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So why has Autocar lined up some of yesteryear’s greatest cars on the home straight of the Goodwood circuit in West Sussex?
Well, like Goodwood’s storied acres, these five iconic knee-weakeners have retained their evocative looks while being lovingly enriched with modern-day convenience and technology.
All are produced by British companies that are part of the growing market for modernised classics, born of buyers’ indifference to the mass-produced white goods of today’s showrooms.
But have their modifications diluted their spirit, and can they really cut it as regular transport in 2014? Let’s find out.
Jensen Interceptor R
Penned by Carrozzeria Touring, the Interceptor presents an unmistakability that has only strengthened with age. But time has been less kind to its dynamics.
A wheezing Chrysler V8 can be revived to some extent, but the wallowing chassis and overlight, time-lapse steering of West Brom’s muscle car feel painfully outdated.
Jensen Motors of Banbury is a new business, but its owners have been making modernised Interceptors since 2007. This is their hottest: the 6.2-litre V8-powered Interceptor R.
Created from a Mk3 car, its shell has been chemically stripped and rebuilt with much-improved fit, finish and sound deadening, while the cabin has been retrimmed with yards of luxuriously pungent leather.
The rack and pinion steering and front double wishbones are reconditioned and the live rear axle has been replaced with Jaguar-sourced independent suspension. Adjustable coilovers complete the 30-40mm lowered set-up.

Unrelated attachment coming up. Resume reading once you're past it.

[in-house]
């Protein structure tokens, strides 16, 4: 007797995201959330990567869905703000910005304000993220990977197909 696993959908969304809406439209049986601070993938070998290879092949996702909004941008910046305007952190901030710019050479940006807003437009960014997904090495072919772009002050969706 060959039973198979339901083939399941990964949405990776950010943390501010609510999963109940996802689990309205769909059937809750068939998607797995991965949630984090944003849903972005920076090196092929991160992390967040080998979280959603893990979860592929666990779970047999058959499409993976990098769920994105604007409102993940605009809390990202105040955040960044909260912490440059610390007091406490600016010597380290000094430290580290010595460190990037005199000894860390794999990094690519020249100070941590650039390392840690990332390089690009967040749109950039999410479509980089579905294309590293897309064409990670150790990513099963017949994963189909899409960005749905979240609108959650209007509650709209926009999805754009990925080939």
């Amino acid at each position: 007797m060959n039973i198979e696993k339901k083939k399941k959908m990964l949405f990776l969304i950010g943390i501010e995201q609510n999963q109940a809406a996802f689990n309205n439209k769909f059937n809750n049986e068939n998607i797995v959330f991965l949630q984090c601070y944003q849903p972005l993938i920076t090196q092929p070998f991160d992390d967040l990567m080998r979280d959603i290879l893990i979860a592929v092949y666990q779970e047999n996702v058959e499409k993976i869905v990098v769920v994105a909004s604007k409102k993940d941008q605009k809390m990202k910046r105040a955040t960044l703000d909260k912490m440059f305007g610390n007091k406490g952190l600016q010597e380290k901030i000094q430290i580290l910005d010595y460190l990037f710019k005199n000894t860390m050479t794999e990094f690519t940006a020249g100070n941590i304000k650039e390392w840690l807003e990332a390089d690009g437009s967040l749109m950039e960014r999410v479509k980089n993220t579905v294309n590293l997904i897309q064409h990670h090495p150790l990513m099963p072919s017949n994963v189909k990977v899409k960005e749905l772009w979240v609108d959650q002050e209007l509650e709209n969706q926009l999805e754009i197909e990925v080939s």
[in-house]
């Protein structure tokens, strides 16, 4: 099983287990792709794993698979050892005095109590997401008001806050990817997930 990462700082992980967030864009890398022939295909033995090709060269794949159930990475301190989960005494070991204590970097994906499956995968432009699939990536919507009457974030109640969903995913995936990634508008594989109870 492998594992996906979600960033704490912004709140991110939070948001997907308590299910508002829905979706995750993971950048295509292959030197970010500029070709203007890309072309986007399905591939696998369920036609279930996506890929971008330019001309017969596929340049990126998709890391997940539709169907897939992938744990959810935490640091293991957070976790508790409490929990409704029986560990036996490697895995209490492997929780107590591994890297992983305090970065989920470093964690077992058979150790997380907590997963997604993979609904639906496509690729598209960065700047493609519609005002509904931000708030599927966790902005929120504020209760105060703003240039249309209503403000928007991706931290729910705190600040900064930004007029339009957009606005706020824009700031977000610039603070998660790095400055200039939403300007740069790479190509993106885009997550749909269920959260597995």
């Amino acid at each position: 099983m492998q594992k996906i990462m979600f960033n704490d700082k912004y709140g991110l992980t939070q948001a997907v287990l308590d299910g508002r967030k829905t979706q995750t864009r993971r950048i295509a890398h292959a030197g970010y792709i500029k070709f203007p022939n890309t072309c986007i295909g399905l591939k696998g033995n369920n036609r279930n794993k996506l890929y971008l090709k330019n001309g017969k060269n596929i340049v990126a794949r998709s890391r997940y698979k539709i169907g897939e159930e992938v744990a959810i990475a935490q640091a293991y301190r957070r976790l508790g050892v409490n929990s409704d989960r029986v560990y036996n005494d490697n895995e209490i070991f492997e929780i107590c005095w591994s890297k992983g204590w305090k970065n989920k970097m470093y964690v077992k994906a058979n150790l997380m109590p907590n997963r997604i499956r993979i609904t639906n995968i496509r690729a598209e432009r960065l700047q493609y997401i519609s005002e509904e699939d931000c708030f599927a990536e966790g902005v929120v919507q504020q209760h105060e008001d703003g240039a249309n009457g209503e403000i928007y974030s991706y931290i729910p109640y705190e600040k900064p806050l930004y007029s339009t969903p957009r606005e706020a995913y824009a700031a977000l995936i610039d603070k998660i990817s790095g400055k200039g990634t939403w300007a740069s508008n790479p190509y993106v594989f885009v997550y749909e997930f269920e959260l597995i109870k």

The starter button and modern shifter stand out in the otherwise period-perfect cabin. But does firing up the 429bhp GM LS3 lump shatter the illusion? Not a bit.
The old-school, big-cube luxury GT traits remain; the engine’s metallic churn, the loping gait, the ‘slow in, fast out’ methodology and the embarrassment of 424lb ft of torque are all in evidence. But the plane on which all this familiarity operates is that much higher.
The engine loves to streak beyond 4000rpm, its note rising from gentle rumble to heady scream. This is a seriously rapid car, and also one that’s settled at a high-speed cruise.
The suspension shudders a bit over ridges, the four-speed automatic gearbox can be ponderous, wind noise is greater than you’ll be used to and the upgraded brakes still aren’t as well mannered as modern kit. But you could live with – and enjoy – this car every day. The Interceptor R strikes a sweet balance between throwback character and 21st century composure.